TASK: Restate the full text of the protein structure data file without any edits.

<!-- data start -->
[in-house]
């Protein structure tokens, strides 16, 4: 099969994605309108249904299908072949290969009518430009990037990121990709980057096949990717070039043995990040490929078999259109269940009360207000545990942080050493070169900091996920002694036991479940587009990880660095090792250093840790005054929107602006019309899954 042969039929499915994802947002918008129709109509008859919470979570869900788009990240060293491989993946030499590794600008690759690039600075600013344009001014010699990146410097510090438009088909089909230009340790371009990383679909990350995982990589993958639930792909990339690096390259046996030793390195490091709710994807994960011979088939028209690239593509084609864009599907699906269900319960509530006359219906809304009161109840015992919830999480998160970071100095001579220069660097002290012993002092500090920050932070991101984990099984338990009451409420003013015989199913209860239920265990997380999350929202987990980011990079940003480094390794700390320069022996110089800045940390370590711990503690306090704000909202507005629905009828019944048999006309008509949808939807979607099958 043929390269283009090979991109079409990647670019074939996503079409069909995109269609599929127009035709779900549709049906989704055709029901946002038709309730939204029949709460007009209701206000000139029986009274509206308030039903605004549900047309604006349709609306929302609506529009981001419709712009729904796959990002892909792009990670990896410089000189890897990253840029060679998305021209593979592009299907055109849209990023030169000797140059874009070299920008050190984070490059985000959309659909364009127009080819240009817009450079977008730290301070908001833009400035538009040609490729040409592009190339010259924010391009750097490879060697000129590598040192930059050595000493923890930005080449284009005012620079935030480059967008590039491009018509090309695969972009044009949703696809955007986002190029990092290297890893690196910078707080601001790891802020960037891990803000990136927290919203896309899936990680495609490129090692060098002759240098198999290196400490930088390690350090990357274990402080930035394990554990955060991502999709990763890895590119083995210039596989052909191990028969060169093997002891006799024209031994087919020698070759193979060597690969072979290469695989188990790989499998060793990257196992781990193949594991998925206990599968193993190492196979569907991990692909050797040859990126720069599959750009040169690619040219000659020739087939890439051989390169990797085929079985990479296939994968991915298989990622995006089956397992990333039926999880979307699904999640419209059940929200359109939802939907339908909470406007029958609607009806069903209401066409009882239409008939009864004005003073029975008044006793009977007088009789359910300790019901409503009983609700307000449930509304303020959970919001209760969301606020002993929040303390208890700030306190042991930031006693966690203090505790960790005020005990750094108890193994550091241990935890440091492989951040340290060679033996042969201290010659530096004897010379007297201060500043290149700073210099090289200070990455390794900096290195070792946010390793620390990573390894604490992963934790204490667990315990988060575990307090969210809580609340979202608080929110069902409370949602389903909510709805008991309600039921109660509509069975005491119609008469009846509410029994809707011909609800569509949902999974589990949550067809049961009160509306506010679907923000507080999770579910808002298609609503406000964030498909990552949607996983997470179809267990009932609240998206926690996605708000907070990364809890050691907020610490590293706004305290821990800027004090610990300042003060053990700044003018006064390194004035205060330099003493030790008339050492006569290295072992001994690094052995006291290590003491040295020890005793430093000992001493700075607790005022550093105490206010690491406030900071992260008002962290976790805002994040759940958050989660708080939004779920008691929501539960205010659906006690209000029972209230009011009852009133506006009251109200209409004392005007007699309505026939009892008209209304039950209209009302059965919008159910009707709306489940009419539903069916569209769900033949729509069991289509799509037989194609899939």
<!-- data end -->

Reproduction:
[in-house]
């Protein structure tokens, strides 16, 4: 099969994605309108249904299908072949290969009518430009990037990121990709980057096949990717070039043995990040490929078999259109269940009360207000545990942080050493070169900091996920002694036991479940587009990880660095090792250093840790005054929107602006019309899954 042969039929499915994802947002918008129709109509008859919470979570869900788009990240060293491989993946030499590794600008690759690039600075600013344009001014010699990146410097510090438009088909089909230009340790371009990383679909990350995982990589993958639930792909990339690096390259046996030793390195490091709710994807994960011979088939028209690239593509084609864009599907699906269900319960509530006359219906809304009161109840015992919830999480998160970071100095001579220069660097002290012993002092500090920050932070991101984990099984338990009451409420003013015989199913209860239920265990997380999350929202987990980011990079940003480094390794700390320069022996110089800045940390370590711990503690306090704000909202507005629905009828019944048999006309008509949808939807979607099958 043929390269283009090979991109079409990647670019074939996503079409069909995109269609599929127009035709779900549709049906989704055709029901946002038709309730939204029949709460007009209701206000000139029986009274509206308030039903605004549900047309604006349709609306929302609506529009981001419709712009729904796959990002892909792009990670990896410089000189890897990253840029060679998305021209593979592009299907055109849209990023030169000797140059874009070299920008050190984070490059985000959309659909364009127009080819240009817009450079977008730290301070908001833009400035538009040609490729040409592009190339010259924010391009750097490879060697000129590598040192930059050595000493923890930005080449284009005012620079935030480059967008590039491009018509090309695969972009044009949703696809955007986002190029990092290297890893690196910078707080601001790891802020960037891990803000990136927290919203896309899936990680495609490129090692060098002759240098198999290196400490930088390690350090990357274990402080930035394990554990955060991502999709990763890895590119083995210039596989052909191990028969060169093997002891006799024209031994087919020698070759193979060597690969072979290469695989188990790989499998060793990257196992781990193949594991998925206990599968193993190492196979569907991990692909050797040859990126720069599959750009040169690619040219000659020739087939890439051989390169990797085929079985990479296939994968991915298989990622995006089956397992990333039926999880979307699904999640419209059940929200359109939802939907339908909470406007029958609607009806069903209401066409009882239409008939009864004005003073029975008044006793009977007088009789359910300790019901409503009983609700307000449930509304303020959970919001209760969301606020002993929040303390208890700030306190042991930031006693966690203090505790960790005020005990750094108890193994550091241990935890440091492989951040340290060679033996042969201290010659530096004897010379007297201060500043290149700073210099090289200070990455390794900096290195070792946010390793620390990573390894604490992963934790204490667990315990988060575990307090969210809580609340979202608080929110069902409370949602389903909510709805008991309600039921109660509509069975005491119609008469009846509410029994809707011909609800569509949902999974589990949550067809049961009160509306506010679907923000507080999770579910808002298609609503406000964030498909990552949607996983997470179809267990009932609240998206926690996605708000907070990364809890050691907020610490590293706004305290821990800027004090610990300042003060053990700044003018006064390194004035205060330099003493030790008339050492006569290295072992001994690094052995006291290590003491040295020890005793430093000992001493700075607790005022550093105490206010690491406030900071992260008002962290976790805002994040759940958050989660708080939004779920008691929501539960205010659906006690209000029972209230009011009852009133506006009251109200209409004392005007007699309505026939009892008209209304039950209209009302059965919008159910009707709306489940009419539903069916569209769900033949729509069991289509799509037989194609899939």